In response to these phenomena, many attempts have been made to produce barrels made of tough, high strength materials that can accommodate such advancements and are capable of withstanding the detrimental effects of sudden high pressures and temperatures normally associated in ordinance use. Despite concerted efforts, many of these developments have yet to prove effective in their application because materials that yield high strength characteristics may conversely have very low toughness properties making the barrel brittle and more susceptible to breaking or exploding, while materials that exhibit high toughness properties may conversely exhibit low hardness making them more susceptible to erosion.
The present invention is a rigid composite structure that is resistant to wear and able to retain its structural integrity when exposed to high temperatures and high pressures. This is achieved through the incorporation of high-strength, high-toughness crystalline materials and their subsequent structural arrangement. The structural arrangement and selected materials used serve to enhance the composite structure's low coefficient of thermal expansion, low friction refractory, high hardness, and chemical inert properties which in turn provide better retention of structural integrity and resistance to wear.
The invention comprises a tubular body made from a metallic material and having a first bore formed therein. The metallic material forming the tubular body may comprise of one or more of the following materials, including aluminum, titanium, a refractory metal, steel, stainless steel, Invar 36, Invar 42, Invar 365, a composite, a ceramic, carbon fiber or combinations thereof. In some embodiments, the metallic material may exhibit a low coefficient of thermal expansion. The first bore is formed along a longitudinal axis of the tubular body and encases one or more segments made with a super hard material. Each of the segments has a hole formed in the center thereof, which holes align about the longitudinal axis to form a second bore when the one or more segments are assembled together within the first bore. The tubular body assists to structurally support the segments, and may also be shrink wrapped around the one or more segments to hold the segments under radial compression.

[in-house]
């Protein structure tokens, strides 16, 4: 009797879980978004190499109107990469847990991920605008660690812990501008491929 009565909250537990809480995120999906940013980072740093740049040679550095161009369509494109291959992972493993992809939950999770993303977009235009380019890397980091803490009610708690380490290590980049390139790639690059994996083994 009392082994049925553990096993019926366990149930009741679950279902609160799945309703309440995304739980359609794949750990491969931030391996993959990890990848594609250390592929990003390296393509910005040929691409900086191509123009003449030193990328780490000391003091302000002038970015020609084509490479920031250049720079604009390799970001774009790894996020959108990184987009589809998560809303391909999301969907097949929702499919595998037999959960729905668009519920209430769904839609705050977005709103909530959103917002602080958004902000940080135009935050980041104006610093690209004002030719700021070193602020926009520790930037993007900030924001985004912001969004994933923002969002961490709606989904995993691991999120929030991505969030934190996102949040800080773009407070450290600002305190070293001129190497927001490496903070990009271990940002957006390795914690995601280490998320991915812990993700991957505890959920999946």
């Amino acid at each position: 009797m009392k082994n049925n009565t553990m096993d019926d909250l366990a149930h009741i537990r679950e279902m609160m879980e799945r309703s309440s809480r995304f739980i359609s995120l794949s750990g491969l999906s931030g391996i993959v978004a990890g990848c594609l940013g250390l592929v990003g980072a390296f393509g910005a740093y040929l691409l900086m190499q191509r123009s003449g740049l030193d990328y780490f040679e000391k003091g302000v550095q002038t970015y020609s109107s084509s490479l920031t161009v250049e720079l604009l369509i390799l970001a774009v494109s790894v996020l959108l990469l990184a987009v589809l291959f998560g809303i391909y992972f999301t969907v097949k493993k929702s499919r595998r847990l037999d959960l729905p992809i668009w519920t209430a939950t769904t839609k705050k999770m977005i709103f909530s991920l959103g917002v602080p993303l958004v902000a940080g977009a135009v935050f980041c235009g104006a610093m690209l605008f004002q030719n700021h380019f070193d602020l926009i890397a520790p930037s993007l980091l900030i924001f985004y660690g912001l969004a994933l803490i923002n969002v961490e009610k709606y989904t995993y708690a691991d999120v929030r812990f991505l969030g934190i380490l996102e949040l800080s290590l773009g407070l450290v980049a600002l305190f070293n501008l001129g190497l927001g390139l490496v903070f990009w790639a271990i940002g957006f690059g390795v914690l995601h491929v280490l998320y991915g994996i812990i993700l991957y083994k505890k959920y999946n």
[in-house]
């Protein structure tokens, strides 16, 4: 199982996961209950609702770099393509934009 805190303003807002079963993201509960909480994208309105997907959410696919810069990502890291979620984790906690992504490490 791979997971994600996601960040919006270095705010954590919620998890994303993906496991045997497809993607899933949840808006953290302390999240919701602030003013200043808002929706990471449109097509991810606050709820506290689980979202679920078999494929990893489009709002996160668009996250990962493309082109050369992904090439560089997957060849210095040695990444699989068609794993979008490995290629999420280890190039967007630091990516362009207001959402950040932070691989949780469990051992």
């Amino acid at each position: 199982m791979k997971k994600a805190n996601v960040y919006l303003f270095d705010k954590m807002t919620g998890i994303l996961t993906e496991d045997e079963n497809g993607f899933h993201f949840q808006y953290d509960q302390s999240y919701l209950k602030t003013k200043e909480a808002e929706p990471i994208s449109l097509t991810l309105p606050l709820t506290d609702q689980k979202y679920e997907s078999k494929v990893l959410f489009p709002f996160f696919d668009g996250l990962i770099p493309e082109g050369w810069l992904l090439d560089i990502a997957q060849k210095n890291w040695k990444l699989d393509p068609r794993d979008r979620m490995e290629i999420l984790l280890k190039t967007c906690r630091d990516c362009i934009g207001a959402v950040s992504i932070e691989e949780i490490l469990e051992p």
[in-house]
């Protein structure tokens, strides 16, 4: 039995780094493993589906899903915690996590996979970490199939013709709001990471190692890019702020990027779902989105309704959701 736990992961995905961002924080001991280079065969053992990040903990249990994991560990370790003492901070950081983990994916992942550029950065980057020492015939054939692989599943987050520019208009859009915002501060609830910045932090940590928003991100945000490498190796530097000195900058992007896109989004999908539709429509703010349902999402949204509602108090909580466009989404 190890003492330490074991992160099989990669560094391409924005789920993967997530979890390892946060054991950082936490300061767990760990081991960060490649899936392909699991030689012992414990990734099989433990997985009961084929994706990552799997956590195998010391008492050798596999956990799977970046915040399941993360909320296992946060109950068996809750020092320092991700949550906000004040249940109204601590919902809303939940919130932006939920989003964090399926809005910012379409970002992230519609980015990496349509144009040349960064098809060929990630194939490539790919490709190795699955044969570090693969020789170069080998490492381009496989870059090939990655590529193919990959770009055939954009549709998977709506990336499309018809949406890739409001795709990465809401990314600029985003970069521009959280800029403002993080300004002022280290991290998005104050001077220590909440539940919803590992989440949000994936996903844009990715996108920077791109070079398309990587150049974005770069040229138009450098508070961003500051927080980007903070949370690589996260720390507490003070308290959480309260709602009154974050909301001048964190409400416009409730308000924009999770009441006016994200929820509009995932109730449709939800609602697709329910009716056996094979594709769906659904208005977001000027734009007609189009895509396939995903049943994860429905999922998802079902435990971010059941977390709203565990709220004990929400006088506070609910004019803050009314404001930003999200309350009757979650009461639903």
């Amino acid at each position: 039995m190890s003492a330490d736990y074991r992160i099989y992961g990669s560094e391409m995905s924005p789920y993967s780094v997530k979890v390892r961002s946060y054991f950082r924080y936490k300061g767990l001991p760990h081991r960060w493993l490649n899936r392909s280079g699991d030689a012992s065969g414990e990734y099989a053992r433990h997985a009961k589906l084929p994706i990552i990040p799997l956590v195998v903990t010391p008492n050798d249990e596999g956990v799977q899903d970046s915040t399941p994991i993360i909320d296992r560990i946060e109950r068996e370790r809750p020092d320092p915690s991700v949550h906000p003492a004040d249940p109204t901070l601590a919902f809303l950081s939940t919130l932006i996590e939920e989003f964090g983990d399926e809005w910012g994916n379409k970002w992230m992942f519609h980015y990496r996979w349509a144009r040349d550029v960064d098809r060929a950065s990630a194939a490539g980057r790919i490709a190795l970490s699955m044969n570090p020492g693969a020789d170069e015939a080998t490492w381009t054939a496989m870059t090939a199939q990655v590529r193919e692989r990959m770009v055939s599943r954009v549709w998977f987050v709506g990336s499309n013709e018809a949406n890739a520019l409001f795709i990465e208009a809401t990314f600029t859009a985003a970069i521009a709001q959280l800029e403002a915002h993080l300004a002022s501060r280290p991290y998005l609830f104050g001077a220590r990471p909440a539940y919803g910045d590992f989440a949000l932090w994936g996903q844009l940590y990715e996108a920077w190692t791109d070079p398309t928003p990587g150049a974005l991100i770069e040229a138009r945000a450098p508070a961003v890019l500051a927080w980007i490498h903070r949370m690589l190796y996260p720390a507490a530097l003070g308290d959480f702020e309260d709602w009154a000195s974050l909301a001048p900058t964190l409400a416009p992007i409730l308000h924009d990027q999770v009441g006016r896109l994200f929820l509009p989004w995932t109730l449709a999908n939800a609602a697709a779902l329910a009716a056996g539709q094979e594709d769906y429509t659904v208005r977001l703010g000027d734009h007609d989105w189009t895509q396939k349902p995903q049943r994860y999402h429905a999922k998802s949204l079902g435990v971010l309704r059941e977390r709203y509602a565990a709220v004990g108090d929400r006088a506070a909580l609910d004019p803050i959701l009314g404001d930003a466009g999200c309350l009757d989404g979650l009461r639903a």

The one or more super hard segments may be arranged co-axially adjacent one another within the first bore of the tubular body. The segments may comprise natural diamond, synthetic diamond, polycrystalline diamond, single crystalline diamond, cubic boron nitride or composite materials. These materials may have low thermal expansion characteristics and are typically chemically inert, which can further enhance the composite structure's ability to retain its structural integrity. The segments may be held in place within the first bore by being interposed between both a shoulder and a biased end of the tubular body, or by brazing each segment together. The brazed material may comprise of gold, silver, a refractory metal, carbide, tungsten carbide, niobium, titanium, platinum, molybdenum, nickel palladium, cadmium, cobalt, chromium, copper, silicon, zinc, lead, manganese, tungsten, platinum or combinations thereof. Alternatively, the one or more segments may be held in place by shrink wrapping the tubular body around the segments, such that the segments are held under radial compression within the first bore and axial compression along the longitudinal axis of the tubular body.